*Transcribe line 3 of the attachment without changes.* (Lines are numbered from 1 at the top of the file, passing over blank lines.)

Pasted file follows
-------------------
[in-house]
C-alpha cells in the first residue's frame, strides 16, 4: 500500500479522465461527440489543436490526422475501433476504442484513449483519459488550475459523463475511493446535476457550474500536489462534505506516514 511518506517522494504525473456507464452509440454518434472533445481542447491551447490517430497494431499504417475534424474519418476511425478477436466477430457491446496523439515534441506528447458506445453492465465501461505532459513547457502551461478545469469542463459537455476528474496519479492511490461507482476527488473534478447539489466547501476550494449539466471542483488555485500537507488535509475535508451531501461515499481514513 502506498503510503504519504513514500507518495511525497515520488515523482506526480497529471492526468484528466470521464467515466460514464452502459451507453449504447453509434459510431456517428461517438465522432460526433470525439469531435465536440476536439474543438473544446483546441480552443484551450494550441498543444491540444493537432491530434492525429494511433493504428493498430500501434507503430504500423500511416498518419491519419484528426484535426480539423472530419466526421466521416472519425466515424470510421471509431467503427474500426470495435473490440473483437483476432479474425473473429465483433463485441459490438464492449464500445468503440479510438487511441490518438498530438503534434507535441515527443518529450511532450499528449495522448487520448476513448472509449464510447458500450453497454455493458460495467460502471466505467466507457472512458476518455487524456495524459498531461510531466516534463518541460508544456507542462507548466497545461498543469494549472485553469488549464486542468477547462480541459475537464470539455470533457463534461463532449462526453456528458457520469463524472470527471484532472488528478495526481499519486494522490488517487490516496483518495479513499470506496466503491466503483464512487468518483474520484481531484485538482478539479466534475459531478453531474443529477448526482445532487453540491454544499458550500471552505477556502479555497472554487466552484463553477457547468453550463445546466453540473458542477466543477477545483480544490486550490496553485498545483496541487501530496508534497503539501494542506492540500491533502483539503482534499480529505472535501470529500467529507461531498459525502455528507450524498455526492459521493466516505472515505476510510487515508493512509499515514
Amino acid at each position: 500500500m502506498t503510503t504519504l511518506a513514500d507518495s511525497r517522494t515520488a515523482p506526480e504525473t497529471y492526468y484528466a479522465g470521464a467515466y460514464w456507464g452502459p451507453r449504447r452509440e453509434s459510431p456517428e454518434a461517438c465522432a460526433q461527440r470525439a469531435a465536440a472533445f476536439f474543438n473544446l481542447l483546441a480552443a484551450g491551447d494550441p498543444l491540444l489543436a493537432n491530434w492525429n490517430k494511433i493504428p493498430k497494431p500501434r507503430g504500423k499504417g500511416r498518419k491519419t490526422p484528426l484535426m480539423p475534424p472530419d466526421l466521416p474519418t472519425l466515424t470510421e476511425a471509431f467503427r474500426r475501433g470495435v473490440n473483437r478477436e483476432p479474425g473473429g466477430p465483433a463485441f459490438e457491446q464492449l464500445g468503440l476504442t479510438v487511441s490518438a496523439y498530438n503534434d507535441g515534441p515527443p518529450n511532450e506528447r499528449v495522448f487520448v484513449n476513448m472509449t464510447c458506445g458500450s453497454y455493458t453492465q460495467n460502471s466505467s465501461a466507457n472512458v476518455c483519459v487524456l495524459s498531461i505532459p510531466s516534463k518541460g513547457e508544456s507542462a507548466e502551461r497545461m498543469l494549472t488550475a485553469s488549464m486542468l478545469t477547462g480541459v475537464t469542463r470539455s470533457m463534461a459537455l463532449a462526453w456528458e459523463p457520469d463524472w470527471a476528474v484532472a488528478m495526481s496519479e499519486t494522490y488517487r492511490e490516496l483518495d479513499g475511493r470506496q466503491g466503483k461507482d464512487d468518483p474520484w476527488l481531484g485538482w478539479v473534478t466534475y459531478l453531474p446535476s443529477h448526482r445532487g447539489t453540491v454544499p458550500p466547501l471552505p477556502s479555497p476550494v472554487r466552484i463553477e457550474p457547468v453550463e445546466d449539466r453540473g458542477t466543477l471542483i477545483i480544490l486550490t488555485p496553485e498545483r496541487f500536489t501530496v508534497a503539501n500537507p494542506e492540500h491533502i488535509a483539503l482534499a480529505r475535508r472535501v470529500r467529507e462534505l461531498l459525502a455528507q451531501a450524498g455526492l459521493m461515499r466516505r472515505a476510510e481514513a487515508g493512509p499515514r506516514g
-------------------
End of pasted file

Amino acid at each position: 500500500m502506498t503510503t504519504l511518506a513514500d507518495s511525497r517522494t515520488a515523482p506526480e504525473t497529471y492526468y484528466a479522465g470521464a467515466y460514464w456507464g452502459p451507453r449504447r452509440e453509434s459510431p456517428e454518434a461517438c465522432a460526433q461527440r470525439a469531435a465536440a472533445f476536439f474543438n473544446l481542447l483546441a480552443a484551450g491551447d494550441p498543444l491540444l489543436a493537432n491530434w492525429n490517430k494511433i493504428p493498430k497494431p500501434r507503430g504500423k499504417g500511416r498518419k491519419t490526422p484528426l484535426m480539423p475534424p472530419d466526421l466521416p474519418t472519425l466515424t470510421e476511425a471509431f467503427r474500426r475501433g470495435v473490440n473483437r478477436e483476432p479474425g473473429g466477430p465483433a463485441f459490438e457491446q464492449l464500445g468503440l476504442t479510438v487511441s490518438a496523439y498530438n503534434d507535441g515534441p515527443p518529450n511532450e506528447r499528449v495522448f487520448v484513449n476513448m472509449t464510447c458506445g458500450s453497454y455493458t453492465q460495467n460502471s466505467s465501461a466507457n472512458v476518455c483519459v487524456l495524459s498531461i505532459p510531466s516534463k518541460g513547457e508544456s507542462a507548466e502551461r497545461m498543469l494549472t488550475a485553469s488549464m486542468l478545469t477547462g480541459v475537464t469542463r470539455s470533457m463534461a459537455l463532449a462526453w456528458e459523463p457520469d463524472w470527471a476528474v484532472a488528478m495526481s496519479e499519486t494522490y488517487r492511490e490516496l483518495d479513499g475511493r470506496q466503491g466503483k461507482d464512487d468518483p474520484w476527488l481531484g485538482w478539479v473534478t466534475y459531478l453531474p446535476s443529477h448526482r445532487g447539489t453540491v454544499p458550500p466547501l471552505p477556502s479555497p476550494v472554487r466552484i463553477e457550474p457547468v453550463e445546466d449539466r453540473g458542477t466543477l471542483i477545483i480544490l486550490t488555485p496553485e498545483r496541487f500536489t501530496v508534497a503539501n500537507p494542506e492540500h491533502i488535509a483539503l482534499a480529505r475535508r472535501v470529500r467529507e462534505l461531498l459525502a455528507q451531501a450524498g455526492l459521493m461515499r466516505r472515505a476510510e481514513a487515508g493512509p499515514r506516514g